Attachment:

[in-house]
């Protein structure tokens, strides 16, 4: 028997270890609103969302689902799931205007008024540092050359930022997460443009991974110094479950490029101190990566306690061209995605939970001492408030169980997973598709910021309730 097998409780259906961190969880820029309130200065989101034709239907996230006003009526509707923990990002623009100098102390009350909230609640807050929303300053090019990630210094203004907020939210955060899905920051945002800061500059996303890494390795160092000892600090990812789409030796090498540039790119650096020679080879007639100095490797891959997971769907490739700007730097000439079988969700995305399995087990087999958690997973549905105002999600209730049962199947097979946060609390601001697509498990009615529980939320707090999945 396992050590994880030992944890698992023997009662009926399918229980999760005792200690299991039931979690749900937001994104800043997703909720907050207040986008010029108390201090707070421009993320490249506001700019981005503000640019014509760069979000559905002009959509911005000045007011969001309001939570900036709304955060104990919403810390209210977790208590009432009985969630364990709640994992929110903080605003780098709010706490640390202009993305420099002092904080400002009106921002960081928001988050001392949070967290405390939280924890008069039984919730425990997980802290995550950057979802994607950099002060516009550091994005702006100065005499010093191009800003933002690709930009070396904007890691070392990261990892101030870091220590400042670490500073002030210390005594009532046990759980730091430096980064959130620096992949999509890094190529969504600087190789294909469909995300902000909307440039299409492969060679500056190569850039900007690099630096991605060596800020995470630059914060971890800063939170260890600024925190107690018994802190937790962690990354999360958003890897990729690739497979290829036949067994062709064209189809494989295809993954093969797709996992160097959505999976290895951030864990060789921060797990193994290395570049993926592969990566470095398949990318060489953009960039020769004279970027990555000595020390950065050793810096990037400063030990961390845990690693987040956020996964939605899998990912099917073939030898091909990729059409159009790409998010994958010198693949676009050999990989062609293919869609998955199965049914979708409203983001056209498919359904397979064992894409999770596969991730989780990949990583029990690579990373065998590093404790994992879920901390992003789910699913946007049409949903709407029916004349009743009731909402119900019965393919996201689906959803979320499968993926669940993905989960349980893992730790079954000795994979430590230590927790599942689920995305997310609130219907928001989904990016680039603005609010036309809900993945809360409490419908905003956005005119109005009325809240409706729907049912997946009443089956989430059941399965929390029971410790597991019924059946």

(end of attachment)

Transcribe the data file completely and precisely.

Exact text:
[in-house]
């Protein structure tokens, strides 16, 4: 028997270890609103969302689902799931205007008024540092050359930022997460443009991974110094479950490029101190990566306690061209995605939970001492408030169980997973598709910021309730 097998409780259906961190969880820029309130200065989101034709239907996230006003009526509707923990990002623009100098102390009350909230609640807050929303300053090019990630210094203004907020939210955060899905920051945002800061500059996303890494390795160092000892600090990812789409030796090498540039790119650096020679080879007639100095490797891959997971769907490739700007730097000439079988969700995305399995087990087999958690997973549905105002999600209730049962199947097979946060609390601001697509498990009615529980939320707090999945 396992050590994880030992944890698992023997009662009926399918229980999760005792200690299991039931979690749900937001994104800043997703909720907050207040986008010029108390201090707070421009993320490249506001700019981005503000640019014509760069979000559905002009959509911005000045007011969001309001939570900036709304955060104990919403810390209210977790208590009432009985969630364990709640994992929110903080605003780098709010706490640390202009993305420099002092904080400002009106921002960081928001988050001392949070967290405390939280924890008069039984919730425990997980802290995550950057979802994607950099002060516009550091994005702006100065005499010093191009800003933002690709930009070396904007890691070392990261990892101030870091220590400042670490500073002030210390005594009532046990759980730091430096980064959130620096992949999509890094190529969504600087190789294909469909995300902000909307440039299409492969060679500056190569850039900007690099630096991605060596800020995470630059914060971890800063939170260890600024925190107690018994802190937790962690990354999360958003890897990729690739497979290829036949067994062709064209189809494989295809993954093969797709996992160097959505999976290895951030864990060789921060797990193994290395570049993926592969990566470095398949990318060489953009960039020769004279970027990555000595020390950065050793810096990037400063030990961390845990690693987040956020996964939605899998990912099917073939030898091909990729059409159009790409998010994958010198693949676009050999990989062609293919869609998955199965049914979708409203983001056209498919359904397979064992894409999770596969991730989780990949990583029990690579990373065998590093404790994992879920901390992003789910699913946007049409949903709407029916004349009743009731909402119900019965393919996201689906959803979320499968993926669940993905989960349980893992730790079954000795994979430590230590927790599942689920995305997310609130219907928001989904990016680039603005609010036309809900993945809360409490419908905003956005005119109005009325809240409706729907049912997946009443089956989430059941399965929390029971410790597991019924059946």